The FTSE 100 opened down 0.2% at 7,775.02 despite an uptick in Asian markets prompted by China-US trade talks in Washington. Instead London traders took their cue from a slightly lower close on Wall Street. The Dow Jones Industrial Average was down 0.2% at 24,713.98 at the end of Thursday’s trading while the S&P 500 closed down 0.1% at 2,720.13.
The Shanghai Composite Index finished the day up 1.24% supported by positive comments from talks between US trade officials and Chinese Vice Premier Liu He, President Xi Jinping's top economic adviser. Although the issue of China’s metal exports to the US, a major issue for the US that has triggered a trade dispute between the two countries, has not been tackled yet China agreed to end an anti-dumping probe into imports of some US grains. The country also tabled the first proposal for reducing the trade surplus with the US by $200 billion. The trading day in the US will largely focus on the flow of these negotiations which will have implications for a range of companies from steel makers to agricultural producers.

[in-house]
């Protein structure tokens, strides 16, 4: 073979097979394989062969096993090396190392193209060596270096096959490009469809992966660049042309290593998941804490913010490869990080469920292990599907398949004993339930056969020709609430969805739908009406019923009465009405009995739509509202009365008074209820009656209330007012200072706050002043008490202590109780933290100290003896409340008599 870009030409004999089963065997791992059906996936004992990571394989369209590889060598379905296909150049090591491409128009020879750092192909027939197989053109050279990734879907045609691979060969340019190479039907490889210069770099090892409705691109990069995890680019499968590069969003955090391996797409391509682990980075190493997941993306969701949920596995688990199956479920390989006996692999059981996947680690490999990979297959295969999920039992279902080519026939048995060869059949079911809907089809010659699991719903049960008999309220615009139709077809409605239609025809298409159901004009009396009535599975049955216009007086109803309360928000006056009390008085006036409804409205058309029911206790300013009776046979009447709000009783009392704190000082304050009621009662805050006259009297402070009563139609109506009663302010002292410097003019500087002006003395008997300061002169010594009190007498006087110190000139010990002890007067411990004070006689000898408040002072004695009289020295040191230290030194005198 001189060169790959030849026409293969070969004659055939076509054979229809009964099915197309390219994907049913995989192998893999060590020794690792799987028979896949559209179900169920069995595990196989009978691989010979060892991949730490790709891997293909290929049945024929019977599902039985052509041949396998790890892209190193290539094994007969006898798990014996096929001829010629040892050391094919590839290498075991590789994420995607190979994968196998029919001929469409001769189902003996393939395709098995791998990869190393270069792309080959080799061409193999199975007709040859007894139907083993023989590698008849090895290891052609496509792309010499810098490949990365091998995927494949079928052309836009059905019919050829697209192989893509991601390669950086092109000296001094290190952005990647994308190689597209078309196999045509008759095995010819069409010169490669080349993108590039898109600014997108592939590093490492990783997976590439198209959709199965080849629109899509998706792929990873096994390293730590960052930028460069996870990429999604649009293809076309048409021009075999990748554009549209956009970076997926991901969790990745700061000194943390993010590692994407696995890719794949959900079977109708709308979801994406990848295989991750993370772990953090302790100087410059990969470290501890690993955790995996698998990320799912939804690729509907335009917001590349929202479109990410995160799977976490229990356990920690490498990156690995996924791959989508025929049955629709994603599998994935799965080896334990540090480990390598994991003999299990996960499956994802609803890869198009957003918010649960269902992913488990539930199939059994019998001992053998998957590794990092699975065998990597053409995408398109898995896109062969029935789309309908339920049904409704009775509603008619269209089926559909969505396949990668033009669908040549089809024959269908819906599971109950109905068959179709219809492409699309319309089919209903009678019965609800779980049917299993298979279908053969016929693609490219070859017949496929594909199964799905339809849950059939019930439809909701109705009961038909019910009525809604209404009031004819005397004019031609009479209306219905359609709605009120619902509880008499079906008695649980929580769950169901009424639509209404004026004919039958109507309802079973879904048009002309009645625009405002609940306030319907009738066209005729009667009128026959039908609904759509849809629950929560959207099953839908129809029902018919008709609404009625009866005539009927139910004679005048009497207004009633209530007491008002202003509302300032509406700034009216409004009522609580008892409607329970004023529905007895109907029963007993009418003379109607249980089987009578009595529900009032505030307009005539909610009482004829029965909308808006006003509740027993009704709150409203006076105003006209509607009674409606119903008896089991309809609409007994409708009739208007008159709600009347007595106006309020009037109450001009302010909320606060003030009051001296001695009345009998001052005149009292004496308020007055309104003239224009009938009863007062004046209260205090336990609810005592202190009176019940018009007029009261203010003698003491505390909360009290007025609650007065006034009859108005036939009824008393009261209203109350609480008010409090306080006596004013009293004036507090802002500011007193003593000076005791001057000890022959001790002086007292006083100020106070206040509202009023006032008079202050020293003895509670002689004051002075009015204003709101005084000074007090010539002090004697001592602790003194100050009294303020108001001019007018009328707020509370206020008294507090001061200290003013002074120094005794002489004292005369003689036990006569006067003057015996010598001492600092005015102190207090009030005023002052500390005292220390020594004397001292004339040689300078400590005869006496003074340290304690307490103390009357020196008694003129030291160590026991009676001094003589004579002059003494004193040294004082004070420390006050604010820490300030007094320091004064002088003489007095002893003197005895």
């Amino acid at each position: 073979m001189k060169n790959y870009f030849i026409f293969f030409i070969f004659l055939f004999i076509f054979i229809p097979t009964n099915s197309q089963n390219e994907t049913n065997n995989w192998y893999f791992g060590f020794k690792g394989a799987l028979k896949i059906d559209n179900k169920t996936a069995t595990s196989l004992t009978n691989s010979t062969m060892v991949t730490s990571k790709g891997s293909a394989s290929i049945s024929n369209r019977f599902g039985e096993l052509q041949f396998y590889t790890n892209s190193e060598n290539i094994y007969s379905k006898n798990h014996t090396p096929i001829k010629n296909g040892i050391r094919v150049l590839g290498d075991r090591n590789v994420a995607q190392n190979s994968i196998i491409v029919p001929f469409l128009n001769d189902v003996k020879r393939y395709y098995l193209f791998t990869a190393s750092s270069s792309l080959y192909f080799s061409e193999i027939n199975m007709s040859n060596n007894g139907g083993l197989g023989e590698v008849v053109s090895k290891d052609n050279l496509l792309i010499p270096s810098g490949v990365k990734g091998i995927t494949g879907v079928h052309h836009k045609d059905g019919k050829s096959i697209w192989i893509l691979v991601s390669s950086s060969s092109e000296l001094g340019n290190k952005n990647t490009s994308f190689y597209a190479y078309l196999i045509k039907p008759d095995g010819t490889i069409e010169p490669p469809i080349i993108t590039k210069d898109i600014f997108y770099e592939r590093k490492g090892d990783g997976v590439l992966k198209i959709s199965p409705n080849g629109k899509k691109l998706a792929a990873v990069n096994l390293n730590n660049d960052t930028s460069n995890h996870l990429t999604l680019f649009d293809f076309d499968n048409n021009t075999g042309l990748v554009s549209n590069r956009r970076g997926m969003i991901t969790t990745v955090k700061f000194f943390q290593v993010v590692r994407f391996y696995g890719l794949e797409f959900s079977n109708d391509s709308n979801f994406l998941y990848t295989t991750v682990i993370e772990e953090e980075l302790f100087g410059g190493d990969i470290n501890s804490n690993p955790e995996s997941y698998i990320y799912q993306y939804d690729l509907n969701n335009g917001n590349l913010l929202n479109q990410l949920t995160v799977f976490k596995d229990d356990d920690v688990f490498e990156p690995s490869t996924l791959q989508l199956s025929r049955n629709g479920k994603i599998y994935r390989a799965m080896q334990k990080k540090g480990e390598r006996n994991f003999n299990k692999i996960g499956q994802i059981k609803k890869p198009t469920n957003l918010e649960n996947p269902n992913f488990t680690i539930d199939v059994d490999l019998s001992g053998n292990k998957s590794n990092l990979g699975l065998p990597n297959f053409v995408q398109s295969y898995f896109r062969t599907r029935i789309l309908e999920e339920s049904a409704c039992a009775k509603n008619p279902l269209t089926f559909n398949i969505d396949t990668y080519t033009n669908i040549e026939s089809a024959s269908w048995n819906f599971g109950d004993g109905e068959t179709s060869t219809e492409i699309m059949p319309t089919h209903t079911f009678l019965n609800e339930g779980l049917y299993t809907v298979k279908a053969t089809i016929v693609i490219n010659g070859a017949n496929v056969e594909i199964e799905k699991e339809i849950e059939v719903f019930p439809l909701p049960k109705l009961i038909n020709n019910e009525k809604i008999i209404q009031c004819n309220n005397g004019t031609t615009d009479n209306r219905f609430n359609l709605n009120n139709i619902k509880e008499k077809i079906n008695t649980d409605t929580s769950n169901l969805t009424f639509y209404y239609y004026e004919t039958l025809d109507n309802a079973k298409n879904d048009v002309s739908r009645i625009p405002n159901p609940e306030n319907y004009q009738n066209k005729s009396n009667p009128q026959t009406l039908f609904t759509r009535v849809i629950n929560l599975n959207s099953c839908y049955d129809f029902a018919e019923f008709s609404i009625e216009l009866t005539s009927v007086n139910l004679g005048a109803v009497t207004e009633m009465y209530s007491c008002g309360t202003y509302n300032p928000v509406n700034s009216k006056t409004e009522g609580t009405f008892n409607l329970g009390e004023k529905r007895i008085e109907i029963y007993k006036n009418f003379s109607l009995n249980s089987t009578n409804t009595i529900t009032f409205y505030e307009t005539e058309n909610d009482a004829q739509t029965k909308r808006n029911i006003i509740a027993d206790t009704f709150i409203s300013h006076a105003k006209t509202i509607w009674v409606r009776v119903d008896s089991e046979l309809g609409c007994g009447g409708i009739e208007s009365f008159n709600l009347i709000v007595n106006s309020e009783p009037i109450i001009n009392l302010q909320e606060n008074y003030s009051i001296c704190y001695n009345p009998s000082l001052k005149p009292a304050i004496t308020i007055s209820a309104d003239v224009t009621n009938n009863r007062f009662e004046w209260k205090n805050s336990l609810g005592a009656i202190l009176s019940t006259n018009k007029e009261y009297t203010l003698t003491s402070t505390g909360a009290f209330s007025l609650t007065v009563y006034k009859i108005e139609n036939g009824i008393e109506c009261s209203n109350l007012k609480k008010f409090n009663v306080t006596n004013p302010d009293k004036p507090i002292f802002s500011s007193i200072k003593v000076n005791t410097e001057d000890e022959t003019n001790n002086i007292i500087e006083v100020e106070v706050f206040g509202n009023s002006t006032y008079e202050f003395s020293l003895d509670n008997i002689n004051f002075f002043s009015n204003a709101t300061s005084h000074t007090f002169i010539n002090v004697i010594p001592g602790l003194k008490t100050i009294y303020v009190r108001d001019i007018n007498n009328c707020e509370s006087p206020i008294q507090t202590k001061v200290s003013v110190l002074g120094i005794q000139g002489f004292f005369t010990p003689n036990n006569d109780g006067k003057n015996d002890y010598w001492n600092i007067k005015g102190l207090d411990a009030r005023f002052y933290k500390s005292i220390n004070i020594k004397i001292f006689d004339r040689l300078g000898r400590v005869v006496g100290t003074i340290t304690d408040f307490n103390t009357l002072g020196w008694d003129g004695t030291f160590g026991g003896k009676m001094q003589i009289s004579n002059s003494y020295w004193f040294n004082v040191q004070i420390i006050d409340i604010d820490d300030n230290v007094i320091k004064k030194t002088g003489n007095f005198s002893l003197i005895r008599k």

In London, shares in Anglo-Swedish pharma giant AstraZeneca fell 2.0% after the company said its first quarter pre-tax profit plunged 36% on the year to $374.0 million. The company attributed the massive decline to lower gross margins, higher selling, general and administrative costs, and competition from generic drug makers. However, product sales rose 3.0%.
With a relatively thin news flow early Friday trading in other shares was dominated by triggers earlier this week. Royal Mail was down 2.09% and Vodafone traded down 1.51%.
Sainsbury shares showed little reaction to news that the U.K. competition watchdog plans to closely look at the company’s plans to merge with Asda, the British arm of US supermarket chain Walmart. Sainsbury’s shares traded up 0.23%. The watchdog issued a preliminary invitation to comment.
In the currency market the pound was almost unchanged at $1.3507 and the euro was a touch stronger at $1.1807.